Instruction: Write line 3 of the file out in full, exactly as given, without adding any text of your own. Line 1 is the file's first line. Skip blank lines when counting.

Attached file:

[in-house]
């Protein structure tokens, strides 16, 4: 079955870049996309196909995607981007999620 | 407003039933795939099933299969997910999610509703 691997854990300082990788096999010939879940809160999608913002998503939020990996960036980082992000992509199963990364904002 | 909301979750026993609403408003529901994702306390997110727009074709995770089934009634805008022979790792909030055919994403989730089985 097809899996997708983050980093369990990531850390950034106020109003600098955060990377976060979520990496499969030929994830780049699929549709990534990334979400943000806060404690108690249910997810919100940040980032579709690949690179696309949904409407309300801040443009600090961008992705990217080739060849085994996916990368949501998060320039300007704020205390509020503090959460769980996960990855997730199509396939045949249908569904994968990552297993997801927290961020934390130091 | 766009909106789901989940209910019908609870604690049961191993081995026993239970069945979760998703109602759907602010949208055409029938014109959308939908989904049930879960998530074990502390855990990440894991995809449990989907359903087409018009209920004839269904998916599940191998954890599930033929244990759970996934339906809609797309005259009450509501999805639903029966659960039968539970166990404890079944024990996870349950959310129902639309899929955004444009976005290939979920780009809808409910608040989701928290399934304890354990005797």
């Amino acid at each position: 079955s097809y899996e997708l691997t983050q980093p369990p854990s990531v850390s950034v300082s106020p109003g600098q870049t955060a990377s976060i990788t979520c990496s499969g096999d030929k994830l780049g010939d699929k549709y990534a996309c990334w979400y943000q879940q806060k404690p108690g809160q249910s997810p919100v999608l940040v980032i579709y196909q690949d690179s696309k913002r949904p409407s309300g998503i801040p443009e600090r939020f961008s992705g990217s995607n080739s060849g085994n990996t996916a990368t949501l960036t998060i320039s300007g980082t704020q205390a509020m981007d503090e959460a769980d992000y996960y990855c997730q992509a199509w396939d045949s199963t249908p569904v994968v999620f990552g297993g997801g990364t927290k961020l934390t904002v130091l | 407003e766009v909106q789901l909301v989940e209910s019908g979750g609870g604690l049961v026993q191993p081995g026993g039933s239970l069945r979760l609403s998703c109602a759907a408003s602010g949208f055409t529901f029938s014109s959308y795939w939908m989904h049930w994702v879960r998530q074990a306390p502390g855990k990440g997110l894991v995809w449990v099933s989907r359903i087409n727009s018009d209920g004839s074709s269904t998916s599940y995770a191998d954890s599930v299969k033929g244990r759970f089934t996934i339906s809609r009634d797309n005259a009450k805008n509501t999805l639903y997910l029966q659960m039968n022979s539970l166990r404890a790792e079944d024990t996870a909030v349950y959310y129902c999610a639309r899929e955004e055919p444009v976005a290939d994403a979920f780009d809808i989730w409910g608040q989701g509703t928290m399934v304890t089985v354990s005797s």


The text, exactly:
């Amino acid at each position: 079955s097809y899996e997708l691997t983050q980093p369990p854990s990531v850390s950034v300082s106020p109003g600098q870049t955060a990377s976060i990788t979520c990496s499969g096999d030929k994830l780049g010939d699929k549709y990534a996309c990334w979400y943000q879940q806060k404690p108690g809160q249910s997810p919100v999608l940040v980032i579709y196909q690949d690179s696309k913002r949904p409407s309300g998503i801040p443009e600090r939020f961008s992705g990217s995607n080739s060849g085994n990996t996916a990368t949501l960036t998060i320039s300007g980082t704020q205390a509020m981007d503090e959460a769980d992000y996960y990855c997730q992509a199509w396939d045949s199963t249908p569904v994968v999620f990552g297993g997801g990364t927290k961020l934390t904002v130091l | 407003e766009v909106q789901l909301v989940e209910s019908g979750g609870g604690l049961v026993q191993p081995g026993g039933s239970l069945r979760l609403s998703c109602a759907a408003s602010g949208f055409t529901f029938s014109s959308y795939w939908m989904h049930w994702v879960r998530q074990a306390p502390g855990k990440g997110l894991v995809w449990v099933s989907r359903i087409n727009s018009d209920g004839s074709s269904t998916s599940y995770a191998d954890s599930v299969k033929g244990r759970f089934t996934i339906s809609r009634d797309n005259a009450k805008n509501t999805l639903y997910l029966q659960m039968n022979s539970l166990r404890a790792e079944d024990t996870a909030v349950y959310y129902c999610a639309r899929e955004e055919p444009v976005a290939d994403a979920f780009d809808i989730w409910g608040q989701g509703t928290m399934v304890t089985v354990s005797s």